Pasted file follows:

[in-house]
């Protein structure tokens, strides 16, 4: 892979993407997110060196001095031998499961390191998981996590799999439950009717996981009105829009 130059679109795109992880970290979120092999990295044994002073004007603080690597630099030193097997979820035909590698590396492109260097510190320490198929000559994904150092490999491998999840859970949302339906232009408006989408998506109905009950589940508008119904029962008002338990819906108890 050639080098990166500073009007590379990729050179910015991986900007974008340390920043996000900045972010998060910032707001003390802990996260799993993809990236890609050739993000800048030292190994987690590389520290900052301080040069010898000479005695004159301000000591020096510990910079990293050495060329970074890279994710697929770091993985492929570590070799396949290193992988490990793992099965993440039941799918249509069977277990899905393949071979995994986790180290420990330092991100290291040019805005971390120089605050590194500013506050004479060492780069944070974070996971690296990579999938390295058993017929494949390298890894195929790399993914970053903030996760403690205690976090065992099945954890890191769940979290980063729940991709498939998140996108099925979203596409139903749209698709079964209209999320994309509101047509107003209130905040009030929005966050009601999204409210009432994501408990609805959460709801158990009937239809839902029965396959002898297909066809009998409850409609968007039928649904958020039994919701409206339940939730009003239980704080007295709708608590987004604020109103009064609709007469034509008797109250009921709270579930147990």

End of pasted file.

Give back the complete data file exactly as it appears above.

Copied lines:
[in-house]
């Protein structure tokens, strides 16, 4: 892979993407997110060196001095031998499961390191998981996590799999439950009717996981009105829009 130059679109795109992880970290979120092999990295044994002073004007603080690597630099030193097997979820035909590698590396492109260097510190320490198929000559994904150092490999491998999840859970949302339906232009408006989408998506109905009950589940508008119904029962008002338990819906108890 050639080098990166500073009007590379990729050179910015991986900007974008340390920043996000900045972010998060910032707001003390802990996260799993993809990236890609050739993000800048030292190994987690590389520290900052301080040069010898000479005695004159301000000591020096510990910079990293050495060329970074890279994710697929770091993985492929570590070799396949290193992988490990793992099965993440039941799918249509069977277990899905393949071979995994986790180290420990330092991100290291040019805005971390120089605050590194500013506050004479060492780069944070974070996971690296990579999938390295058993017929494949390298890894195929790399993914970053903030996760403690205690976090065992099945954890890191769940979290980063729940991709498939998140996108099925979203596409139903749209698709079964209209999320994309509101047509107003209130905040009030929005966050009601999204409210009432994501408990609805959460709801158990009937239809839902029965396959002898297909066809009998409850409609968007039928649904958020039994919701409206339940939730009003239980704080007295709708608590987004604020109103009064609709007469034509008797109250009921709270579930147990």